In the case of certain biological and pharmaceutical products, especially plasma protein products, it will be desirable to remove the amphipile following the prolonged contact with the plasma protein product. Removal of the amphiphile can be carried out by various precipitation steps in which the plasma proteins are precipitated while the amphiphile remains dissolved or suspended in the supernatant. Conventional plasma protein precipitants can be used for this purpose such as, e.g., polyethylene glycol, Pluronic polymers, glycine, ammonium sulfate, alcohol and rivanol.
Although certain amphiphiles such as sodium deoxycholate have been reported heretofore as able to dissociate or disaggregate endotoxins, the disaggregation has been described as reversible in the presence of the amphiphile tested. These amphiphiles thus have not been previously suggested as able to produce irreversible disaggregation of endotoxins such as to make them practical for the treatment of plasma protein products which are to be used for human administration. See, e.g., the paper by Elizabeth Work, cited hereinbefore. In accordance with the present invention biological protein products can be precipitated with protein precipitants after treatment with the amphiphile to destroy the endotoxins followed by separation and removal of the amphiphile in the supernatant. In such case it has been found that the Lipid A or most active portion of the endotoxin which normally is insoluble in water, remains with the amphiphile in the supernatant. The disaggregation is irreversible and treatment previously believed unuseful is now rendered practical.
The following examples will further illustrate the invention although it will be understood that the invention is not limited to these specific examples.
Whole human blood plasma was diluted 1:2 with pyrogen-free water and then spiked with ten micrograms of E. coli endotoxin. Triton X-100 was added to a concentration of 2% and the mixture was then incubated at 37° C. for one hour. Three dilutions of the treated mixture were then made and the dilutions were tested for pyrogenicity by the Limulus lysate (amebocytes) assay (LAL test) with the following results:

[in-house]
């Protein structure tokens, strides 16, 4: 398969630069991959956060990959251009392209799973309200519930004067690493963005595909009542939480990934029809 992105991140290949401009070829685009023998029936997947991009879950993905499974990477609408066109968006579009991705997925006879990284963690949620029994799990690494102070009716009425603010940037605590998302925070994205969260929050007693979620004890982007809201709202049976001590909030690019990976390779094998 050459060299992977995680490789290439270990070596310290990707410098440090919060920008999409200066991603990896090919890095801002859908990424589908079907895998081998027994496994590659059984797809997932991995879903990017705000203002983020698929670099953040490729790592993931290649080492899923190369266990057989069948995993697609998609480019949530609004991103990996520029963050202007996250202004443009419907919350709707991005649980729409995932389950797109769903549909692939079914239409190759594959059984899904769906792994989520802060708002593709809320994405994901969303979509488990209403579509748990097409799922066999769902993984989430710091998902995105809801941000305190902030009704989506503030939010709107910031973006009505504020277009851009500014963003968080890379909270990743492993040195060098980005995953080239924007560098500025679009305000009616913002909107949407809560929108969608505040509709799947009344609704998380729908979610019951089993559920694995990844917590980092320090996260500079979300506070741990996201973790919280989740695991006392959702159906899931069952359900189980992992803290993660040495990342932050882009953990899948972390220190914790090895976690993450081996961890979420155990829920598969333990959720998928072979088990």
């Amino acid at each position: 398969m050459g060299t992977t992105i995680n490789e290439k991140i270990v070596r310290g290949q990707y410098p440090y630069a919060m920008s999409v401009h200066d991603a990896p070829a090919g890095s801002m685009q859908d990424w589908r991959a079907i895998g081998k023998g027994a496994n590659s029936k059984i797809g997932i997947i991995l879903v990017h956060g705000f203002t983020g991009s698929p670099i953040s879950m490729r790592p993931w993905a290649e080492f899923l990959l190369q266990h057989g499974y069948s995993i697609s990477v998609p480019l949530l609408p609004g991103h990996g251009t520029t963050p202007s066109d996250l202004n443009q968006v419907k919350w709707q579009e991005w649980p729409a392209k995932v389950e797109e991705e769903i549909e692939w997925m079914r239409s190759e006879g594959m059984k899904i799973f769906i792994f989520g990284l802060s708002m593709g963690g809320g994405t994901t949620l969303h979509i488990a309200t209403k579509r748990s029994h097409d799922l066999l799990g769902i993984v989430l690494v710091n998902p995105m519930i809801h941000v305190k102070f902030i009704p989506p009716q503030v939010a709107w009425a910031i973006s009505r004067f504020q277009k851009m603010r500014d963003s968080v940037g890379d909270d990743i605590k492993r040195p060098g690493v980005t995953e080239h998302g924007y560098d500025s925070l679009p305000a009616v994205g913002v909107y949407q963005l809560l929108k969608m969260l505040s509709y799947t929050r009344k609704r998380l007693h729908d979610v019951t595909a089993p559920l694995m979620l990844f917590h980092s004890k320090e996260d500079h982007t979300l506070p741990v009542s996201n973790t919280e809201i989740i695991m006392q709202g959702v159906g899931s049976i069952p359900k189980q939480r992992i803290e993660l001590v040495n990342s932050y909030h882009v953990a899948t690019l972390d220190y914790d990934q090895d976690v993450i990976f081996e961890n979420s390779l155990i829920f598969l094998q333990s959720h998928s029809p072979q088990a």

______________________________________Blood Endotoxin % Triton LALDilutions Amount X-100 Reaction______________________________________1:10 1 microgram 0.2 Negative1:100 0.1 microgram 0.02 "1:1000 0.01 microgram 0.002 "______________________________________
A commercially produced vial (lyophilized) of prothrombin complex (25 units of Factor IX per ml when reconstituted) was reconstituted with ten ml of sterile water. Triton X-100 was added to a concentration of 2% and the mixture was incubated ninety minutes at ambient temperature (ca. 20°-22° C.). To nine ml of the above mixture was added 6.0 ml of a 50% solution of polyethylene glycol 4000. The pH was adjusted to 5.7 and the mixture was cooled to below 5° C. to precipitate the protein. The mixture was centrifuged and the precipitate was resuspended in sterile water. The treated product was tested for pyrogenicity by the LAL test and compared with the original untreated sample and a control which consisted of the aforesaid precipitate of the treated sample to which 40 picograms of endotoxin were added. The following results were observed:
______________________________________ LAL ReactionDilutions 1:10 1:20 1:40 1:80______________________________________OriginalSample pos. × 2 pos. × 2 pos. × 2 pos. × 2UntreatedPrecipitateof Sample with neg.* pos. × 2 pos. × 2 pos. × 240 picogramsEndotoxinTriton X-100treated neg. × 2 neg. × 2 neg. × 2 neg. × 2Precipitate______________________________________ *Due to heparin inhibitory effect at this dilution pos. × 2 = positive in duplicate testing neg. × 2 = negative in duplicate testing
Similar depyrogenation of endotoxin-contaminated albumin is obtained by treatment with 2% Triton X-100 as in Examples 1 and 2, above, or with 2% Polysorbate 80.
Similar depyrogenation of endotoxin-contaminated fibrinogen is obtained by treatment with 2% Triton X-100 as in Examples 1 and 2, above, or with 2% Polysorbate 80.
Human growth hormone derived by recombinant DNA techniques from E. coli strain K12, was treated with 3% Triton X-100 for two hours and reprecipitated with ammonium sulfate. The pyrogen level in the product was reduced from 2.2 nanograms/ml in the untreated product to less than 10 picograms/ml in the treated product.
Various other examples will be apparent to the person skilled in the art after reading the present disclosure without departing from the spirit and scope of the invention and it is intended that all such examples be included within the scope of the appended claims.